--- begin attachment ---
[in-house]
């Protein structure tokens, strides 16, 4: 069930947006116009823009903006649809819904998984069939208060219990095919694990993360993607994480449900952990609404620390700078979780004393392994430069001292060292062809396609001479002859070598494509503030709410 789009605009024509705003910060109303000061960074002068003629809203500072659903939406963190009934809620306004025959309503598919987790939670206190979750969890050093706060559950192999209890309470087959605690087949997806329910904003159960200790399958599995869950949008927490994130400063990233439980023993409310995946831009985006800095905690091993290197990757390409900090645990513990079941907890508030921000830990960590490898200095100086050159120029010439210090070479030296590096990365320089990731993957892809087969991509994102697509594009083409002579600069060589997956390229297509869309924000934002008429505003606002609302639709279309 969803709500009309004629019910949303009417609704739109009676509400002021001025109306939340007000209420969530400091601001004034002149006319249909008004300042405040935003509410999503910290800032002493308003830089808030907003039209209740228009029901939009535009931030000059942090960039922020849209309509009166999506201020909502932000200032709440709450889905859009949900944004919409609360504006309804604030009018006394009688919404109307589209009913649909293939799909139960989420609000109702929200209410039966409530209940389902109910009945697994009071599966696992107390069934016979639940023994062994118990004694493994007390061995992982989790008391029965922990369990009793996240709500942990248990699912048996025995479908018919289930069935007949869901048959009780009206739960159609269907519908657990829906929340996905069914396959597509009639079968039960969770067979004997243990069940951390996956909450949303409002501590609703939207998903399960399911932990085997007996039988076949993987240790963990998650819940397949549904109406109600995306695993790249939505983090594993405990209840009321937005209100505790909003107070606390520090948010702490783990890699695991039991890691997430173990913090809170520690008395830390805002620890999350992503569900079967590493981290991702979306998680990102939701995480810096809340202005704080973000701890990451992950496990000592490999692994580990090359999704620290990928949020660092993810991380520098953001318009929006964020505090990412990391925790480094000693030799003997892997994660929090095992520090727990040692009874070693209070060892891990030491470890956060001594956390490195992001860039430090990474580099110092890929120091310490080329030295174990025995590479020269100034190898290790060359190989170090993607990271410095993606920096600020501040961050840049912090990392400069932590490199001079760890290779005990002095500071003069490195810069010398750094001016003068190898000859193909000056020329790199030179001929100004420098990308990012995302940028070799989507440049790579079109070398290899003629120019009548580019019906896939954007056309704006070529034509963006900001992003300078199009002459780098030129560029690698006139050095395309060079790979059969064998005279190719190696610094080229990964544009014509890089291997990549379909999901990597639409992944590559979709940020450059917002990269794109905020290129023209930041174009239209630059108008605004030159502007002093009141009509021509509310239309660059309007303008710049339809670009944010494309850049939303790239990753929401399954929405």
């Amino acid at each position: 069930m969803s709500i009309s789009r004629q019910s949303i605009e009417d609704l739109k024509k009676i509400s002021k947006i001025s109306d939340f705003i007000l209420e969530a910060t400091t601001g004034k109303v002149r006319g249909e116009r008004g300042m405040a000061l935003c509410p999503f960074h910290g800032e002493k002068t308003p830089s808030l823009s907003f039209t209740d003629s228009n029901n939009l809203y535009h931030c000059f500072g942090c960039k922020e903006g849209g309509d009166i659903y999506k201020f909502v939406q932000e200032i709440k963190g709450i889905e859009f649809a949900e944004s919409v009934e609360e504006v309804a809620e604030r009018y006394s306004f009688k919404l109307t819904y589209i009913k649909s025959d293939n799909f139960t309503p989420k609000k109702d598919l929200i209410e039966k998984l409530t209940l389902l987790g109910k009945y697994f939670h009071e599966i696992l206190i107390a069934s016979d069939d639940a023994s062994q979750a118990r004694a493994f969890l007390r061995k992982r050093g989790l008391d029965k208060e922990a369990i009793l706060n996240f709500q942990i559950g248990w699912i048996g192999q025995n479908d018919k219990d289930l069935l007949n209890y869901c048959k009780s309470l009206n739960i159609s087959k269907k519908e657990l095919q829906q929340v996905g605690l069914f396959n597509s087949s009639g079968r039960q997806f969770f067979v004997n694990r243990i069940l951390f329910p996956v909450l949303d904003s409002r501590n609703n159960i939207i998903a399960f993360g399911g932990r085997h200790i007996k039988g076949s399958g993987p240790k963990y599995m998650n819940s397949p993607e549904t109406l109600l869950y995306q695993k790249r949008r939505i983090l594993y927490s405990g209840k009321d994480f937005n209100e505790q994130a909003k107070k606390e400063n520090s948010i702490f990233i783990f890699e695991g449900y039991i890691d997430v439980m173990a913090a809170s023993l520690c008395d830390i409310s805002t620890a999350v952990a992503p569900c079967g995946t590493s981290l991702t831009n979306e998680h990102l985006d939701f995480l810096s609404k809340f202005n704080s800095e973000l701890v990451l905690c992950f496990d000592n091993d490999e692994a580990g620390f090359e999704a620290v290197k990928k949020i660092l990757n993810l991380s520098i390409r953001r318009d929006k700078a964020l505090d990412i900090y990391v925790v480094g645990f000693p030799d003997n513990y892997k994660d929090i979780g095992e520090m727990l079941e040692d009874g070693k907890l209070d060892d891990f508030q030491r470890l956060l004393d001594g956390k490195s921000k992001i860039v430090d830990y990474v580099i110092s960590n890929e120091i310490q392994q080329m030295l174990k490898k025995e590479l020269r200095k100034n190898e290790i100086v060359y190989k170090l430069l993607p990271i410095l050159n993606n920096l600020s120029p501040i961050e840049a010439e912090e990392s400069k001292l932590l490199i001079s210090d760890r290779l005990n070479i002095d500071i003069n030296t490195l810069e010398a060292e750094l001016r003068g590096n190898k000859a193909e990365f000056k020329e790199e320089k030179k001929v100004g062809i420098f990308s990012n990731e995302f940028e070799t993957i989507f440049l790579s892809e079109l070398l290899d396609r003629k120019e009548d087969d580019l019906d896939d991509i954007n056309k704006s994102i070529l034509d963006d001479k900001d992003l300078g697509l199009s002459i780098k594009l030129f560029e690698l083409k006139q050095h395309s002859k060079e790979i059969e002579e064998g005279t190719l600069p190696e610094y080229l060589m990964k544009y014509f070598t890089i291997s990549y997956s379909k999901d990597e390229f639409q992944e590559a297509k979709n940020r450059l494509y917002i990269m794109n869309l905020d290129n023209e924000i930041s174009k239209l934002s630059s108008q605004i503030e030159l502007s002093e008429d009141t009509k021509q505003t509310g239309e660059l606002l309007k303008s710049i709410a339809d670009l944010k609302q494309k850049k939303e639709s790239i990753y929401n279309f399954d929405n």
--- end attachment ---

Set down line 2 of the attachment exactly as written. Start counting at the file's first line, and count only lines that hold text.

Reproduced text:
């Protein structure tokens, strides 16, 4: 069930947006116009823009903006649809819904998984069939208060219990095919694990993360993607994480449900952990609404620390700078979780004393392994430069001292060292062809396609001479002859070598494509503030709410 789009605009024509705003910060109303000061960074002068003629809203500072659903939406963190009934809620306004025959309503598919987790939670206190979750969890050093706060559950192999209890309470087959605690087949997806329910904003159960200790399958599995869950949008927490994130400063990233439980023993409310995946831009985006800095905690091993290197990757390409900090645990513990079941907890508030921000830990960590490898200095100086050159120029010439210090070479030296590096990365320089990731993957892809087969991509994102697509594009083409002579600069060589997956390229297509869309924000934002008429505003606002609302639709279309 969803709500009309004629019910949303009417609704739109009676509400002021001025109306939340007000209420969530400091601001004034002149006319249909008004300042405040935003509410999503910290800032002493308003830089808030907003039209209740228009029901939009535009931030000059942090960039922020849209309509009166999506201020909502932000200032709440709450889905859009949900944004919409609360504006309804604030009018006394009688919404109307589209009913649909293939799909139960989420609000109702929200209410039966409530209940389902109910009945697994009071599966696992107390069934016979639940023994062994118990004694493994007390061995992982989790008391029965922990369990009793996240709500942990248990699912048996025995479908018919289930069935007949869901048959009780009206739960159609269907519908657990829906929340996905069914396959597509009639079968039960969770067979004997243990069940951390996956909450949303409002501590609703939207998903399960399911932990085997007996039988076949993987240790963990998650819940397949549904109406109600995306695993790249939505983090594993405990209840009321937005209100505790909003107070606390520090948010702490783990890699695991039991890691997430173990913090809170520690008395830390805002620890999350992503569900079967590493981290991702979306998680990102939701995480810096809340202005704080973000701890990451992950496990000592490999692994580990090359999704620290990928949020660092993810991380520098953001318009929006964020505090990412990391925790480094000693030799003997892997994660929090095992520090727990040692009874070693209070060892891990030491470890956060001594956390490195992001860039430090990474580099110092890929120091310490080329030295174990025995590479020269100034190898290790060359190989170090993607990271410095993606920096600020501040961050840049912090990392400069932590490199001079760890290779005990002095500071003069490195810069010398750094001016003068190898000859193909000056020329790199030179001929100004420098990308990012995302940028070799989507440049790579079109070398290899003629120019009548580019019906896939954007056309704006070529034509963006900001992003300078199009002459780098030129560029690698006139050095395309060079790979059969064998005279190719190696610094080229990964544009014509890089291997990549379909999901990597639409992944590559979709940020450059917002990269794109905020290129023209930041174009239209630059108008605004030159502007002093009141009509021509509310239309660059309007303008710049339809670009944010494309850049939303790239990753929401399954929405």